Take the 2-minute tour ×
Mathematics Stack Exchange is a question and answer site for people studying math at any level and professionals in related fields. It's 100% free, no registration required.

I'm not able to give a general solution of this pde:

$$ {\partial \over \partial t} {\Phi(x,t)}={k^2\Phi(x,t)^2}{\partial^2 \over \partial x^2}{\Phi(x,t)}$$ Can someone help me?

share|improve this question
1  
This looks rather difficult, as it is a nonlinear PDE. –  Fabian Feb 9 '12 at 16:08
    
I found one! how about $\Phi=ax+b$? –  yohBS Feb 9 '12 at 16:23
    
Thanks yohBS, but I don't see any dependence from the time t –  Riccardo.Alestra Feb 9 '12 at 16:30
    
@yohBS: and it is far from a general solution ;-) –  Fabian Feb 9 '12 at 18:28
    
@Riccardo.Alestra: nonlinear PDEs are pretty hard (apart from some well-known integrable examples). Thus, I would recommend to give some additional motivation: where does this equation arise? why are you interested in it? –  Fabian Feb 9 '12 at 18:31
show 5 more comments

1 Answer 1

up vote 2 down vote accepted

Here's my try. It's a standard trick that is used in physics, but I can't guarantee that the solution is the most general. Actually, I'm certain that it is not.

First of all, define $\tilde t = t k^2$ so that the equation does not have $k$ anymore. Now guess an ansatz of the form $\Phi=X(x)T(t)$, where $X$ is a function of $x$ only and $T$ is a function of $T$ only. Plugging that into the equation yields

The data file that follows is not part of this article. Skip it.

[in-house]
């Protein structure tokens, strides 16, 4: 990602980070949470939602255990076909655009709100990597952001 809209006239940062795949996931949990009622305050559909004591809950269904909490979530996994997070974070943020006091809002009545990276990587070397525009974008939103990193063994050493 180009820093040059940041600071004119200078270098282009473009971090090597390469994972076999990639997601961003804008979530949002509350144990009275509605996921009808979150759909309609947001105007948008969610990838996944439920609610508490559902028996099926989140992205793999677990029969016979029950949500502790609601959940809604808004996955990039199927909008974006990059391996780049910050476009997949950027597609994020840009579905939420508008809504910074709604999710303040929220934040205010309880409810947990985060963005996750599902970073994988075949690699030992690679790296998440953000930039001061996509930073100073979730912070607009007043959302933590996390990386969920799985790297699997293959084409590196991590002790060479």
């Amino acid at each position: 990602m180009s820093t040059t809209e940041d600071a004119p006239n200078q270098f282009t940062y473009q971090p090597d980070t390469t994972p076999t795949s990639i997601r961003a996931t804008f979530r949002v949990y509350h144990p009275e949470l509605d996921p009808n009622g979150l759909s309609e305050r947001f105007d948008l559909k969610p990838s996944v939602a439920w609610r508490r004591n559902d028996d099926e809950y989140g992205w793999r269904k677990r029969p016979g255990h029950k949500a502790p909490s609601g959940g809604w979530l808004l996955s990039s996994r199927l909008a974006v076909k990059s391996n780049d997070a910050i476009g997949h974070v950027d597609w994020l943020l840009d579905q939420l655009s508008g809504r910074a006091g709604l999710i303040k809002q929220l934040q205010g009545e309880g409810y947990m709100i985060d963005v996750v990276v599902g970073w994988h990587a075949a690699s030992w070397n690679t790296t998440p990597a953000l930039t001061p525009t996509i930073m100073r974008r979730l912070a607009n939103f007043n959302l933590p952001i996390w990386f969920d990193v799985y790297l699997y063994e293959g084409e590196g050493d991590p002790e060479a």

$$X(x) T'(t)-T(t)^3 X(x)^2 X''(x)=0$$

which can be transformed, assuming all $T,X$ do not vanish to

$$\frac{T'(t)}{T(t)^3}=X(x)''X(x)$$

Since the left hand side depends on $t$ only, and the right one on $x$, they both must be a constant, which we'll denote by $g$. So you need to solve the two ODE's:

$$\begin{align} T'&=g T^3\\ X''&=\frac{1}{X} \end{align} $$

The solution of the first equation is $$T=\pm\frac{1}{\sqrt{-2(g t+C)}}$$ where $C$ is an integration constant. If you choose it negative enough then $T$ will be real. The solution of the $X$ equation is a bit more difficult, but Mathematica finds one: $$X=A^{-2} e^{ \operatorname{InverseErf}\left[\pm i\sqrt{A \frac{2g}{\pi } (x+B)^2}\right]^2}$$ where $A,B$ are integration constants. Is this any good?

share|improve this answer
    
The problem with separation of variables is that, while for linear equations one can often end up writing the general solution as a linear superposition of special separation of variables solutions, for nonlinear equations this class of solutions is only representative of some special cases. –  Willie Wong Feb 9 '12 at 22:03
    
I am well aware of that, and I wrote explicitly that this is not the most general solution. –  yohBS Feb 10 '12 at 8:11
    
@yohBs: Ok. I accept your answer, but as you said this solution is not the general solution. Thanks –  Riccardo.Alestra Feb 10 '12 at 20:51
2  
@Riccardo.Alestra Thx. By the way, if your equation really describes "diffusion with a diffusion coefficient proportional to the square of the concentration itself", then it should read $$\partial_t \Phi=\nabla\cdot\left(\Phi^2\vec\nabla\Phi\right)$$ Written like that it will conserve the particle number. –  yohBS Feb 12 '12 at 6:58
add comment

Your Answer

 
discard

By posting your answer, you agree to the privacy policy and terms of service.

Not the answer you're looking for? Browse other questions tagged or ask your own question.